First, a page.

Various parties will be owed once the claim is settled.
Generally, when you settle a claim, it is truly over. You cannot reopen the claim if you have a flare up of your injuries or a more serious condition develops after settlement. The insurance company will require that you sign a release of all claims to assure that you cannot reopen the claim. Your settlement draft (check), will show a total amount paid on the bodily injury claim. The auto accident settlement amounts will not generally categorize what amount was specifically for pain and suffering, medical bills, or wages. Everyone that is owed money from the case will be paid from those proceeds.
Medical Bills and Liens
You will need to satisfy unpaid medical balances from the settlement amount as well. Doctors will often work with you to reduce their bills if necessary to leave you a reasonable amount. If the insurance policy is small and the medical bills high, the only way for you to come out with any money is to get the medical bills reduced. Sometimes the battle to get the medical balances lowered is significant and can be complicated.
The law in Arizona allows a medical provider to file a “lien” against your claim with the county recorder’s office, in order to protect their right to collect for any unpaid medical bills. This lien will often result in the medical provider’s name actually appearing on the settlement draft with yours, and your attorney’s if you have one. It is highly advisable to have any needed reductions agreed upon before you reach settlement with the insurance company.
Legal Fees and Costs
If you hire an attorney, the fees and costs will be taken from the settlement proceeds. If your attorney is working on a contingent fee contract (as we do) that means the fee is “contingent” upon success of the case. If your attorney is not successful in obtaining a settlement or judgment for you, you pay no attorney fees under a contingent fee contract. Costs of a case are different from fees. Costs are monies paid for goods and services that are separate from your attorney’s time. For example, most medical providers will charge a fee for providing a copy of your medical records. This is considered a “cost.” So is the filing fee paid to the court to start a lawsuit. Such costs are usually paid by your lawyer, but the client is legally responsible for the costs, so they are tracked and taken out separate from the attorney’s fees. The costs in most personal injury cases are quite low if the case settles. Once in litigation, the costs can become a significant factor. Although your attorney may be paying these up front, the costs will ultimately affect what you get out of the claim, so make sure you understand them and approve them.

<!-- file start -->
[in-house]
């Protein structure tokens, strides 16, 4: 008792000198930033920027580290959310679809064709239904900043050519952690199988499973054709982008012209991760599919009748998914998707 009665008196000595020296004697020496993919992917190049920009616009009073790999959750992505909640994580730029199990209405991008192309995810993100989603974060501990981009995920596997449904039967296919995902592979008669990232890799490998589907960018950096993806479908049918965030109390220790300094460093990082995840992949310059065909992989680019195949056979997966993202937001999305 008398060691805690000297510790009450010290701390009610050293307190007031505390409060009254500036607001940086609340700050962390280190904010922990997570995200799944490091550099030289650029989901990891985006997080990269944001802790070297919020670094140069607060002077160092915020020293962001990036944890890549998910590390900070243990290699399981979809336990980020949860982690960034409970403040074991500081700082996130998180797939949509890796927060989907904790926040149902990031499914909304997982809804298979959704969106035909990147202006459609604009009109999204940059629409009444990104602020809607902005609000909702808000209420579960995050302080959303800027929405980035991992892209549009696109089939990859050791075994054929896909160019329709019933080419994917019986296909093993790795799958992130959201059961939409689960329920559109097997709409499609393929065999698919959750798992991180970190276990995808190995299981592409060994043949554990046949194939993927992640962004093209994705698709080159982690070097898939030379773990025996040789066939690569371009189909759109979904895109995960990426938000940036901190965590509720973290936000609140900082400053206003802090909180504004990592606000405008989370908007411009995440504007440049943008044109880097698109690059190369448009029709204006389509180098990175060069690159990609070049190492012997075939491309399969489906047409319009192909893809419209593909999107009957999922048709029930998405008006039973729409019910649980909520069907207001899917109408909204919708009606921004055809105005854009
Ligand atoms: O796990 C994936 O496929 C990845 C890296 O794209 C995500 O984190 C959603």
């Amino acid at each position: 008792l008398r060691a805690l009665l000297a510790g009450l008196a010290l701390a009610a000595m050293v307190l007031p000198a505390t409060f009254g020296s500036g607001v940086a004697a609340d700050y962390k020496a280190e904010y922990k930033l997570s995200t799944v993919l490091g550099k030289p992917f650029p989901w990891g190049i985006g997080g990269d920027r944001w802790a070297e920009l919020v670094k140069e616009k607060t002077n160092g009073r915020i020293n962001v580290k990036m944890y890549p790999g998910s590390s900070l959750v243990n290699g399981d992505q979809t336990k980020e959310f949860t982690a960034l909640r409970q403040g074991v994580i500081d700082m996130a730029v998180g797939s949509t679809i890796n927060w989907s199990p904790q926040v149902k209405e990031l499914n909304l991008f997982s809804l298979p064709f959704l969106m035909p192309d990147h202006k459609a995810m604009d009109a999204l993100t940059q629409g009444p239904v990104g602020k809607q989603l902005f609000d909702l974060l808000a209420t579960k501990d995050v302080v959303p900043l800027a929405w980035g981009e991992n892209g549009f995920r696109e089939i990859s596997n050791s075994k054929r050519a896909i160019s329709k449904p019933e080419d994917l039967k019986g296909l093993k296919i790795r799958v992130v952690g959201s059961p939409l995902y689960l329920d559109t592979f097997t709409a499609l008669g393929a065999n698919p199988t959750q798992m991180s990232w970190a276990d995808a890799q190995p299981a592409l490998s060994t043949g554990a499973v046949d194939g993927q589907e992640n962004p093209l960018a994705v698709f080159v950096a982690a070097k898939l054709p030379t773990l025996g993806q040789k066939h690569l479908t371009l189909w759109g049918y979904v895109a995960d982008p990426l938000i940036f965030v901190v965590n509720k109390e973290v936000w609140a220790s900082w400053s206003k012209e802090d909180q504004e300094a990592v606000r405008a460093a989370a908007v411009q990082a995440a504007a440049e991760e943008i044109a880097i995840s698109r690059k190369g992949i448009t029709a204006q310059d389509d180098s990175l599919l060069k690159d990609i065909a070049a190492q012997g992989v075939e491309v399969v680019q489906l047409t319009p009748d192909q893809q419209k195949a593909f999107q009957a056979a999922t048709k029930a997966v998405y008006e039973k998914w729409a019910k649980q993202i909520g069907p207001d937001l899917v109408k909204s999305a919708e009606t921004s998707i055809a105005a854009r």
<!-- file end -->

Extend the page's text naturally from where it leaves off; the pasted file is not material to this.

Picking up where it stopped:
The percentage of the settlement or judgment that attorneys charge does vary slightly, usually between 25% to 50%, depending on the type of case being handled. Be sure to understand what your attorney’s contract includes. We have two common practices that we believe have helped us have happier clients: First, we try to only take cases where we believe our clients will be better off for our services. That means we fully believe that they will get more money in their pocket at the end of the claim than they would without our help. In addition, we have saved them a lot of work and stress. Our second policy is related to the first–we try to make sure our client is getting a fair amount from the settlement or judgment. This does not happen in all law offices.
After medical bills, legal services, and anyone else that has a legitimate claim on the proceeds have been paid, you keep the remainder for a non-economic damages award (pain and suffering) and lost income. This is the figure that matters the most to you and is the hardest to protect in the process of Arizona injury insurance settlement. Here is our biggest sales pitch for hiring an attorney. If you handle a claim on your own, take all the necessary steps to resolve your property damage and bodily injury claim with the company yourself, and don’t spend one penny on an attorney, you are obviously better off, right? Not necessarily, and not usually. If at the end of that process you have $7,000 left for yourself, but with the help of an attorney, even after paying him or her, you would have had $25,000, you are worse off in two ways. First, you had to do the work and, second, you have considerably less money in your pocket. This is just hypothetical, but such ranges of improvement happen all the time in smaller auto cases and the percentage increases are even more pronounced in serious injury cases. We will not take a case unless we believe that we will make our client better off financially for our services, even after he or she shares a percentage of the settlement or judgment with the firm.